Superman: The Odyssey
Graham Nolan &
Chuck Dixon, writers,
Graham Nolan, artist
(DC, 1999)

Superman wasn't always the carefree, cocksure superhero he is in contemporary comics. In The Odyssey, Graham Nolan and Chuck Dixon tell a tale of Clark Kent's younger days, when he traveled the world trying to come to grips with his new, still growing powers.

A spur-of-the-moment rescue in Paris saves a small girl's life and lands Clark in the company of Terri Chung, a free-spirited traveler of a different sort. What begins as a semi-romantic outing ends abruptly when a team of assassins appears. Terri soon confesses her identity -- she's the daughter of a religious leader in Bhutran, a small nation at odds with the Chinese government. Of course, Clark returns with her to her father's palatial home and tries to set things right, but even Superman can't fix international politics and religious hatred.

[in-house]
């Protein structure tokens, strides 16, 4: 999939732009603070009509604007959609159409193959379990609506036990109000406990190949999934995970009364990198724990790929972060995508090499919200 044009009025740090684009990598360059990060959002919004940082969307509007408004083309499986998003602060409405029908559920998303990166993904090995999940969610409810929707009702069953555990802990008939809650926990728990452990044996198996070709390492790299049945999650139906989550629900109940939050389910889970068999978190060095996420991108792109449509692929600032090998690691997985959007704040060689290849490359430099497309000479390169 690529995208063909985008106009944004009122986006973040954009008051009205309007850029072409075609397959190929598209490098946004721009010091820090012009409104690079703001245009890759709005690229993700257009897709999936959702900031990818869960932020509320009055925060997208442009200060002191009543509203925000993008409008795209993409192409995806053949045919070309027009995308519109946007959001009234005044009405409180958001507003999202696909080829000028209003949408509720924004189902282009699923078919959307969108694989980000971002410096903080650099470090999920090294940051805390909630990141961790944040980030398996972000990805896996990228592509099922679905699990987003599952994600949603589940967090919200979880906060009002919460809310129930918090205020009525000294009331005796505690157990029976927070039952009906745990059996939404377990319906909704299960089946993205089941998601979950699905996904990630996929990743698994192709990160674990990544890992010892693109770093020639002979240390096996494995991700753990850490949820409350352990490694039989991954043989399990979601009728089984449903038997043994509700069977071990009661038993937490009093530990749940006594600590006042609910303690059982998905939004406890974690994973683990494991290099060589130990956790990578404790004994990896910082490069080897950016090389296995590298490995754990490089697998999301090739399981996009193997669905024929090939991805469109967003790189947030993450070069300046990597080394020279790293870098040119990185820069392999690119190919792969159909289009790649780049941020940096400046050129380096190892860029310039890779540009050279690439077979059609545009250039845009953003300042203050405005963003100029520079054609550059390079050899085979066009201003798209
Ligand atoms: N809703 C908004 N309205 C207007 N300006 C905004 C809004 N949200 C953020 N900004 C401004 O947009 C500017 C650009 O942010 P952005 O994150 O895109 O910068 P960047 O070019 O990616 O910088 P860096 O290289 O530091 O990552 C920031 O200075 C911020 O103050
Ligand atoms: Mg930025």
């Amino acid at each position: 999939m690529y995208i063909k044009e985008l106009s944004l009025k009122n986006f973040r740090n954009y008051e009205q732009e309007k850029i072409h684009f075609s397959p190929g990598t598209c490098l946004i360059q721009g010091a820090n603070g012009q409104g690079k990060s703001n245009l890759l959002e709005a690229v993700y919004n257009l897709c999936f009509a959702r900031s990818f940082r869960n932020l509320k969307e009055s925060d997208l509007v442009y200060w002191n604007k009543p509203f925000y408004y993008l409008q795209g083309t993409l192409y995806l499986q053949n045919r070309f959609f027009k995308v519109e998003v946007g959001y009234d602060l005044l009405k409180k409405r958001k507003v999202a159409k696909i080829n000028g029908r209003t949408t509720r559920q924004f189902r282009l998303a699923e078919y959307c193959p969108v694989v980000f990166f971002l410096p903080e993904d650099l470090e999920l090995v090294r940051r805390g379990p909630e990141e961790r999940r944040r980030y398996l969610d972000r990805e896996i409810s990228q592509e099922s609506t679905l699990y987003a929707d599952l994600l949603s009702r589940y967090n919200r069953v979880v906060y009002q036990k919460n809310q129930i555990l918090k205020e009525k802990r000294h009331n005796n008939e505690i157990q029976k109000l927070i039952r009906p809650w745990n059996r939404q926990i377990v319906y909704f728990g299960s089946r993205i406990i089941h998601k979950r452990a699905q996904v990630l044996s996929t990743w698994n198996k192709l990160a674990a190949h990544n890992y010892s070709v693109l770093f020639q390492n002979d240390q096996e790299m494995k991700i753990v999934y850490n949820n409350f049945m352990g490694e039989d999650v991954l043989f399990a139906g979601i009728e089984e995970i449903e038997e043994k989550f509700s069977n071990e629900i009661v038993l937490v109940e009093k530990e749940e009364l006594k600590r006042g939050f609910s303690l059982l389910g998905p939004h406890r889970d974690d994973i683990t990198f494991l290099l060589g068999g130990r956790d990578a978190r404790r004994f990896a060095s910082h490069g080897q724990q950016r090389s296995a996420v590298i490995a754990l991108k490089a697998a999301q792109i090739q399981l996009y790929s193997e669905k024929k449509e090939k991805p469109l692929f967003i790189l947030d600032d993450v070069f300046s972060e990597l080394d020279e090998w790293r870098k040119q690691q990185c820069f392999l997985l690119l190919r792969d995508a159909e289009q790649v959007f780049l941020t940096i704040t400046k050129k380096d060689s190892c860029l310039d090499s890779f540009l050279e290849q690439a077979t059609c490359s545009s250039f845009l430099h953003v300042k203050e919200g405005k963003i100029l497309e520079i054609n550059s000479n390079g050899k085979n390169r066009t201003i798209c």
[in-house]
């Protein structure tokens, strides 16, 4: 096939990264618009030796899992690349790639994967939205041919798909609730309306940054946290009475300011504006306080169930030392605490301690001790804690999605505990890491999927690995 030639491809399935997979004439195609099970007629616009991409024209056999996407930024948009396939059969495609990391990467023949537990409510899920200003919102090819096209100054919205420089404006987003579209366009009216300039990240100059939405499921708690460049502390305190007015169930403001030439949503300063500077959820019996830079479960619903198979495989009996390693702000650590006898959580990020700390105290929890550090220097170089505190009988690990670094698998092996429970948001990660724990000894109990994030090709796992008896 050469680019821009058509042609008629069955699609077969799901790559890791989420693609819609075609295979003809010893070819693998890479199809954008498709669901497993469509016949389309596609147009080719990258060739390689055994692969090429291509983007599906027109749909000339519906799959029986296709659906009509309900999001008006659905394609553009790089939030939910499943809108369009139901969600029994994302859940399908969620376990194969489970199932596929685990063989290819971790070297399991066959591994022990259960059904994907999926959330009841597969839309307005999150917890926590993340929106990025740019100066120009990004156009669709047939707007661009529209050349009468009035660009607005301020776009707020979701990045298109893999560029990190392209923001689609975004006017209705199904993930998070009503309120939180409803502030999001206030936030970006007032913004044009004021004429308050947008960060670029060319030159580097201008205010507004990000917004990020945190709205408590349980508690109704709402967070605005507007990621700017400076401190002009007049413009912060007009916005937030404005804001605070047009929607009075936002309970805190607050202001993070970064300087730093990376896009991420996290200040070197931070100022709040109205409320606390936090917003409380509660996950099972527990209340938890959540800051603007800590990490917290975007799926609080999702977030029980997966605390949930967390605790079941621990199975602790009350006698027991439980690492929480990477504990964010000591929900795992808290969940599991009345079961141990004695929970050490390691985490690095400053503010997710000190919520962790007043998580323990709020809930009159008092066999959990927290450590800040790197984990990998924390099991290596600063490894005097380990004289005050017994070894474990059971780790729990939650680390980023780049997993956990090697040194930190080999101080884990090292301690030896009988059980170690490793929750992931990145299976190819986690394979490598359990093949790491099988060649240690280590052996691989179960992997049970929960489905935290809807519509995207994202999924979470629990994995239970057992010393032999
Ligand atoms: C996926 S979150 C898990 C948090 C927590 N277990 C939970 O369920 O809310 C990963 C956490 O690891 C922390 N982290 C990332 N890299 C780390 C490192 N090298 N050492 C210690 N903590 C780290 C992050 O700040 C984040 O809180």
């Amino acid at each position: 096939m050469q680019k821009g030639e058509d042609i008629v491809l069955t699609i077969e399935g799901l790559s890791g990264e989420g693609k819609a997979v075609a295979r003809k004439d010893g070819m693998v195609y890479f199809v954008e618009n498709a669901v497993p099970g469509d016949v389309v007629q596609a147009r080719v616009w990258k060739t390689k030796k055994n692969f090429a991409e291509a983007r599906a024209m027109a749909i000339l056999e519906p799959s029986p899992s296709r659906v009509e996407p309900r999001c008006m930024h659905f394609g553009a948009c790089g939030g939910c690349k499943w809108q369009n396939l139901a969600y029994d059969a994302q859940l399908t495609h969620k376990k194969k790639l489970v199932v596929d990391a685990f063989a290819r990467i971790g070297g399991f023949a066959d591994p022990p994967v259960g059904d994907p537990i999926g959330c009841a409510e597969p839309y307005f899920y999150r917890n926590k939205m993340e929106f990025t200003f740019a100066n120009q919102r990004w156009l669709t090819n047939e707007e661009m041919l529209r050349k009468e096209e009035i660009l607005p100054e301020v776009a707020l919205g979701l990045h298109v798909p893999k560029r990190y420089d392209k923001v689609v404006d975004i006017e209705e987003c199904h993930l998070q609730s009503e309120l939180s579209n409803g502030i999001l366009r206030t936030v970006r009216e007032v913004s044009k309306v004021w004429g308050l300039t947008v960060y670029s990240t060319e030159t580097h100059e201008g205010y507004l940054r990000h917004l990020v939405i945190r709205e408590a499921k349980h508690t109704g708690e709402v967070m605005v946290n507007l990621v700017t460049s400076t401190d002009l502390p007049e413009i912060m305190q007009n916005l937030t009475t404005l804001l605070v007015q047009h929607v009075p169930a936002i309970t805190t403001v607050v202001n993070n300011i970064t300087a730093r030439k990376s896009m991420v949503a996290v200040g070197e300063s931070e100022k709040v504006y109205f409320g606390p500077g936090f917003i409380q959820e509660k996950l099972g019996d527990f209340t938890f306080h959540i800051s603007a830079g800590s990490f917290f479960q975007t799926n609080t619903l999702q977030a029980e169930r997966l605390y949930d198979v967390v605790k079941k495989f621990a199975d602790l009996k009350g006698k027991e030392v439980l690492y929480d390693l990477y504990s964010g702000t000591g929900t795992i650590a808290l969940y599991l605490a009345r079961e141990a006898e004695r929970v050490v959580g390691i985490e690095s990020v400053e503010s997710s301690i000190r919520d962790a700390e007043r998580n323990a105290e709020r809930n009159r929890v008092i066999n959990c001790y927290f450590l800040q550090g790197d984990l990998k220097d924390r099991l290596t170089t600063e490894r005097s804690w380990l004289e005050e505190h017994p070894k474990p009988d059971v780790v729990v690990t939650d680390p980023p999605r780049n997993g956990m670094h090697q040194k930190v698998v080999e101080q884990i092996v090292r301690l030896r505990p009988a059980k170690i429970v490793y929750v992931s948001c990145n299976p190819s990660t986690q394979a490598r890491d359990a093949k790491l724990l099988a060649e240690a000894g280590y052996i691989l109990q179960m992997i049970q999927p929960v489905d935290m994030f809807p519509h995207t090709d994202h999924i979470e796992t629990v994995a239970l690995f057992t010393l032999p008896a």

The story is strong, with plenty of intrigue and global tension to mix with the action. But it's fun, too, particularly in some of its characterizations -- a young man's discovery of new, otherworldly powers while still retaining a fresh, naive innocence; a young lady's zest for adventure; a spiritual leader's devotion to duty and affection for cigars. There's even a brief cameo appearance by another young, grim, soon-to-be hero.

Nolan provides great art to accompany the story. All combined, The Odyssey is a winning tale.

[ by Tom Knapp ]
Rambles: 26 January 2002